Aging

I was in Stockholm yesterday. I wasn’t really sure about how the subway system worked, so I inquired the lady behind the counter about it. Laying out some information about it, she mentioned that people 20 and over travelled cheaper, but said I was surely over 20. My answer was no, and she seemed quite surprised about it. I suppose I seem old. I’m not sure why, perhaps my receding hairline and my moustache has something to do about it. A few years ago, I must’ve been 15 at the time, I had PRAO at Stockholm’s university with my sister and the student council there (I think?), and at some point one of her colleagues proposed I follow her with some class from one of the schools in Stockholm on a little tour there. Sure enough, I went there. The class seemed a bit rowdy. Anyway, at the end of it it seems at least some of them had thought I was a teacher at the university…

Now, today one of sisters have her 29th birthday. Tomorrow will be my grandmother’s 86th birthday, which is why I’m up in the north again. I’m currently 18. I do not feel I have the emotional maturity of a young adult. And when I turned 18, suddenly I have been started to be treated as a responsible human being overnight. I guess I have that teenage feeling of, at the one hand, having left behind my childhood and, at the other hand, must enter the grown-up world.

In the past, adolescence was quite different from the modern way. It was less of a struggle to enter the world of adults, and more of an age of work. In this sense, our current times has both more and less responsibility. I get a feel from the class I’m in that a “successful” person of my age not only gets good grades, but also has a job and an extensive social network. More balls to juggle. And one is expected to distance oneself from one’s family eventually in a way which was not the same in the past.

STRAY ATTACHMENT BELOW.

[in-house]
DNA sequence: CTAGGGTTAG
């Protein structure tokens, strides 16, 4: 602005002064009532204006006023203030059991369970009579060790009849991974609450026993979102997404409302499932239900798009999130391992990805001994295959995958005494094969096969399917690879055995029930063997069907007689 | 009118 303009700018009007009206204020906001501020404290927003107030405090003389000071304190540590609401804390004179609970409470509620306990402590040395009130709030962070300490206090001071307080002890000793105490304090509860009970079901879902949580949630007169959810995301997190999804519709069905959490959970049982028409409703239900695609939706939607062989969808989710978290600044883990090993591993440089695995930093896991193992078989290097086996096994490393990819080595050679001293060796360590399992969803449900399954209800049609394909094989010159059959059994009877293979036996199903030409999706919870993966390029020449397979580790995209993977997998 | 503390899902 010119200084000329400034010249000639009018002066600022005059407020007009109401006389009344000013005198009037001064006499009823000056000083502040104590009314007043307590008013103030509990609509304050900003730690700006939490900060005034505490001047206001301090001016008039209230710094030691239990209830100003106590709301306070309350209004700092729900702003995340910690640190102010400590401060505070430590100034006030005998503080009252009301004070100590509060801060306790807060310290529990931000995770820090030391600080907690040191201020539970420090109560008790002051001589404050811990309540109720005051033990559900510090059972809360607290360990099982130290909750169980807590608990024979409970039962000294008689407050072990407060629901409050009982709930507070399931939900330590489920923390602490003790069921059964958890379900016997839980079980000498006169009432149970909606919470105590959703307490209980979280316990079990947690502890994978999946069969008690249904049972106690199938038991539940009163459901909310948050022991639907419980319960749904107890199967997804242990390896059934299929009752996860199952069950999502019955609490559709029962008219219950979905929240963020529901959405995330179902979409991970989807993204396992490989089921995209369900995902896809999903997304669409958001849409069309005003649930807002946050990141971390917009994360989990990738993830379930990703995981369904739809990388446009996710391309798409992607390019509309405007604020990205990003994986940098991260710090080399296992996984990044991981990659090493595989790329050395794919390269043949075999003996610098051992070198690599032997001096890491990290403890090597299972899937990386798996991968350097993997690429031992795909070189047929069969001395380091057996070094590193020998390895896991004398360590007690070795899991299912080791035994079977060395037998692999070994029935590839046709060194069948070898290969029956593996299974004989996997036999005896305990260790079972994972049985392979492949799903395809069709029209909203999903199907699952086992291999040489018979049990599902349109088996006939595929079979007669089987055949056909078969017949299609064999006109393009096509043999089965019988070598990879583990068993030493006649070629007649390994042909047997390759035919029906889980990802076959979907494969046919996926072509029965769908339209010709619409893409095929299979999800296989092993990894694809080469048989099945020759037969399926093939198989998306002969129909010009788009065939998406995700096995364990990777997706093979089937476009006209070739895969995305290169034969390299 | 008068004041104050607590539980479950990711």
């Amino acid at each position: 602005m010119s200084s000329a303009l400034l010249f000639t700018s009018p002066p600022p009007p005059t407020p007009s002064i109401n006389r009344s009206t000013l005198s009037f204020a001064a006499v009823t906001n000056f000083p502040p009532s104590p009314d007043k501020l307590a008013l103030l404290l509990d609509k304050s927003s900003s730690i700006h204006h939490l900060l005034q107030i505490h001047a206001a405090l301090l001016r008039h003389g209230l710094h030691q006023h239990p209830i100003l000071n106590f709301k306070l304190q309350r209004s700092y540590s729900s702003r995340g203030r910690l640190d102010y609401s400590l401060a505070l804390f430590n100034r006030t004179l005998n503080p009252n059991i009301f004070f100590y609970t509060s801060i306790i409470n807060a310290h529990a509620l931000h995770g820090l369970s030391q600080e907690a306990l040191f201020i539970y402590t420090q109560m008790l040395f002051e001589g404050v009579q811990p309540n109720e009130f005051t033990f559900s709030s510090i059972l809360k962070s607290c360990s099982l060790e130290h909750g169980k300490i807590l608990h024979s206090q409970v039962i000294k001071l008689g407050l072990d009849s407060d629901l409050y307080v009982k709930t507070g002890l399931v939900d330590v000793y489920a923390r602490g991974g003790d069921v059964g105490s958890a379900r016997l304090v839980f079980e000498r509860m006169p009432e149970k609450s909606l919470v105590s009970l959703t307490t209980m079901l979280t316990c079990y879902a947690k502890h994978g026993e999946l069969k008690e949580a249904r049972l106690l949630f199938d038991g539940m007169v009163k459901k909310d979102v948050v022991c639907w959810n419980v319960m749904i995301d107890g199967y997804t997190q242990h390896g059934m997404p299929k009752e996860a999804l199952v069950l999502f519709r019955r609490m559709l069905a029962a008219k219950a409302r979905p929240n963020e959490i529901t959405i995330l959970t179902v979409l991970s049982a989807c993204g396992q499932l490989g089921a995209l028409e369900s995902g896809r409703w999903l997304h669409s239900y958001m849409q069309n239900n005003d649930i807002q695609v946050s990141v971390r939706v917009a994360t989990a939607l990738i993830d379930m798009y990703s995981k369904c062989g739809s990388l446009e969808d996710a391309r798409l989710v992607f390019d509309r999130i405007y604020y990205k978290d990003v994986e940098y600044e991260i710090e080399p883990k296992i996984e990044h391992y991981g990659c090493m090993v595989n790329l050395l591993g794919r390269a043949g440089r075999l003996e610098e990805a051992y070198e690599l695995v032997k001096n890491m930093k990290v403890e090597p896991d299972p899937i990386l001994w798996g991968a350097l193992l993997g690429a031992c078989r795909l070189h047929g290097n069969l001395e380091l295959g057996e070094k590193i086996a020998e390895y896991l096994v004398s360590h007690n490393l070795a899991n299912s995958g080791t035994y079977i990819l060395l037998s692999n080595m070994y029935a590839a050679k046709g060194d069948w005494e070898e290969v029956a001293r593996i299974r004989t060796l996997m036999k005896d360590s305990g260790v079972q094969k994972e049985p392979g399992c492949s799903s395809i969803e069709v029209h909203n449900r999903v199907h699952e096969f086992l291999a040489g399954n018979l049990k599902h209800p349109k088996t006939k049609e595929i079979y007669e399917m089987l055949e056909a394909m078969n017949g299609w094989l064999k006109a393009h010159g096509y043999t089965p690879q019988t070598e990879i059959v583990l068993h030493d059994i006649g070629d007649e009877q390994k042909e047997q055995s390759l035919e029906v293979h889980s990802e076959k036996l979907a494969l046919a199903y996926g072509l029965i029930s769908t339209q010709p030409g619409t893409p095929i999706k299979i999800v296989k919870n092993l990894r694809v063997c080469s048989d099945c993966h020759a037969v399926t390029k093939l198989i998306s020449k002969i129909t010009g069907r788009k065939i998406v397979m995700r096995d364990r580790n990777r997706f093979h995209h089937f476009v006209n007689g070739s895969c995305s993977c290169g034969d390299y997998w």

I’m wondering why I feel old, or am afraid of getting old. It’s not about inevitably dying. It does not faze me, and is a somewhat silly thing to be worried about because it is inevitable. I think it is more about what I mentioned earlier, that I’m not really sure where I’m going and what I’d like to do. I’m starting the third and last year of upper secondary school this year, and after that I have to have chosen a university to attend or a subject I want to pursue (it’s not obligatory, I suppose, but I think going to the university right afterwards is the safest way). And then there are other questions, as to where am I going to live, how am I going to make ends meet, and so on. It is something I feel really insecure about. Also the bonds I have with my family are subtly stretched more and more. I suppose this is a symptom of post-fordism.

Aging has been described as a sort of process of humiliation as one’s body is gradually becoming degraded. I guess one has to experience it to really be sure of how it is, but it doesn’t seem to worry me very much. I guess I’m about to reach a zenith, where my body is at greatest capacity. No matter. I guess a lot of it with many men is that they start to become less virile sexually. Obviously, this wouldn’t have much of an impact on me.

OK, it’s pretty late at night and this isn’t really the best piece I’ve ever written. But I hope it has inspired some thought.

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2 Responses to “Aging”

  1. Blerd Says:

    I think the reason you seem older is because, despite not thinking you are mature for your age, you really are, exceptionally so. Looks wise, imo, there isn’t much difference in 18 and 20.

  2. Miss Friday Says:

    “Such certainty is beautiful,
    but uncertainty is more beautiful still.”

    It’s from a poem, none of us is sure about what will happen in the coming future, but in my opinion uncertainty of life in any age is what makes life interesting. The meaning of life is life itself, take the happiness, sorrow, or whatever life throws on us, and, like people said, age is only a number.

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